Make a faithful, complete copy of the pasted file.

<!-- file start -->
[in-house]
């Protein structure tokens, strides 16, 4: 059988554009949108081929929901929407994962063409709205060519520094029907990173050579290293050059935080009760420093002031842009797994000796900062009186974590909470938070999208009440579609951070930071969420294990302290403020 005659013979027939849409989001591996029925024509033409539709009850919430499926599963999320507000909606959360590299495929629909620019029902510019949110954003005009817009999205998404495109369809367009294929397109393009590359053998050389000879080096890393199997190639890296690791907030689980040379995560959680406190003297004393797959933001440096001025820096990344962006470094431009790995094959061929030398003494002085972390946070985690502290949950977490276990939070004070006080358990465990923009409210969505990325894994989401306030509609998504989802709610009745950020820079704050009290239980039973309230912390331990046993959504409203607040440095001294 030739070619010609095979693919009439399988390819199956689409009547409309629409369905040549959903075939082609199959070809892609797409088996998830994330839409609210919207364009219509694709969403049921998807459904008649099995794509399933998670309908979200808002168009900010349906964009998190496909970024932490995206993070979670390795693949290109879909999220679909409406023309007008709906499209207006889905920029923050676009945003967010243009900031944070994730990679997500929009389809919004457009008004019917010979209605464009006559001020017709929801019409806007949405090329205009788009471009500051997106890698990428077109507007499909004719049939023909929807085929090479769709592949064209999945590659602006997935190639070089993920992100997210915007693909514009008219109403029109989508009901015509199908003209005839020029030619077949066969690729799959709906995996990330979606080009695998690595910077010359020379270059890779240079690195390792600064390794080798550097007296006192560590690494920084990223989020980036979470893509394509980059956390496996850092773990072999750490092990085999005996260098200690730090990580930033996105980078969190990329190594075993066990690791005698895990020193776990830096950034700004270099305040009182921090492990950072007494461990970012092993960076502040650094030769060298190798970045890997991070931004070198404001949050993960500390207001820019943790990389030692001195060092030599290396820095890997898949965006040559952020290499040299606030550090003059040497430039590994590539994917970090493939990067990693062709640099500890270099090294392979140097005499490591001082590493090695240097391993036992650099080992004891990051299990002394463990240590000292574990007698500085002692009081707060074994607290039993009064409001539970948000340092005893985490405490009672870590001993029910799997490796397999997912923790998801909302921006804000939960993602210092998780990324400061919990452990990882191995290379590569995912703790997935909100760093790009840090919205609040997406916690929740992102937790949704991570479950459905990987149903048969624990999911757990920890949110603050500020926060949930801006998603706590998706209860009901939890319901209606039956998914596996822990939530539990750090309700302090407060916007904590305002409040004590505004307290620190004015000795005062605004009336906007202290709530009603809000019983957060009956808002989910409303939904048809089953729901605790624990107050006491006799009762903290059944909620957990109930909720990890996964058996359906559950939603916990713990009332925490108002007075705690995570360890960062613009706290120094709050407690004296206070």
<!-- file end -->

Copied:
[in-house]
């Protein structure tokens, strides 16, 4: 059988554009949108081929929901929407994962063409709205060519520094029907990173050579290293050059935080009760420093002031842009797994000796900062009186974590909470938070999208009440579609951070930071969420294990302290403020 005659013979027939849409989001591996029925024509033409539709009850919430499926599963999320507000909606959360590299495929629909620019029902510019949110954003005009817009999205998404495109369809367009294929397109393009590359053998050389000879080096890393199997190639890296690791907030689980040379995560959680406190003297004393797959933001440096001025820096990344962006470094431009790995094959061929030398003494002085972390946070985690502290949950977490276990939070004070006080358990465990923009409210969505990325894994989401306030509609998504989802709610009745950020820079704050009290239980039973309230912390331990046993959504409203607040440095001294 030739070619010609095979693919009439399988390819199956689409009547409309629409369905040549959903075939082609199959070809892609797409088996998830994330839409609210919207364009219509694709969403049921998807459904008649099995794509399933998670309908979200808002168009900010349906964009998190496909970024932490995206993070979670390795693949290109879909999220679909409406023309007008709906499209207006889905920029923050676009945003967010243009900031944070994730990679997500929009389809919004457009008004019917010979209605464009006559001020017709929801019409806007949405090329205009788009471009500051997106890698990428077109507007499909004719049939023909929807085929090479769709592949064209999945590659602006997935190639070089993920992100997210915007693909514009008219109403029109989508009901015509199908003209005839020029030619077949066969690729799959709906995996990330979606080009695998690595910077010359020379270059890779240079690195390792600064390794080798550097007296006192560590690494920084990223989020980036979470893509394509980059956390496996850092773990072999750490092990085999005996260098200690730090990580930033996105980078969190990329190594075993066990690791005698895990020193776990830096950034700004270099305040009182921090492990950072007494461990970012092993960076502040650094030769060298190798970045890997991070931004070198404001949050993960500390207001820019943790990389030692001195060092030599290396820095890997898949965006040559952020290499040299606030550090003059040497430039590994590539994917970090493939990067990693062709640099500890270099090294392979140097005499490591001082590493090695240097391993036992650099080992004891990051299990002394463990240590000292574990007698500085002692009081707060074994607290039993009064409001539970948000340092005893985490405490009672870590001993029910799997490796397999997912923790998801909302921006804000939960993602210092998780990324400061919990452990990882191995290379590569995912703790997935909100760093790009840090919205609040997406916690929740992102937790949704991570479950459905990987149903048969624990999911757990920890949110603050500020926060949930801006998603706590998706209860009901939890319901209606039956998914596996822990939530539990750090309700302090407060916007904590305002409040004590505004307290620190004015000795005062605004009336906007202290709530009603809000019983957060009956808002989910409303939904048809089953729901605790624990107050006491006799009762903290059944909620957990109930909720990890996964058996359906559950939603916990713990009332925490108002007075705690995570360890960062613009706290120094709050407690004296206070």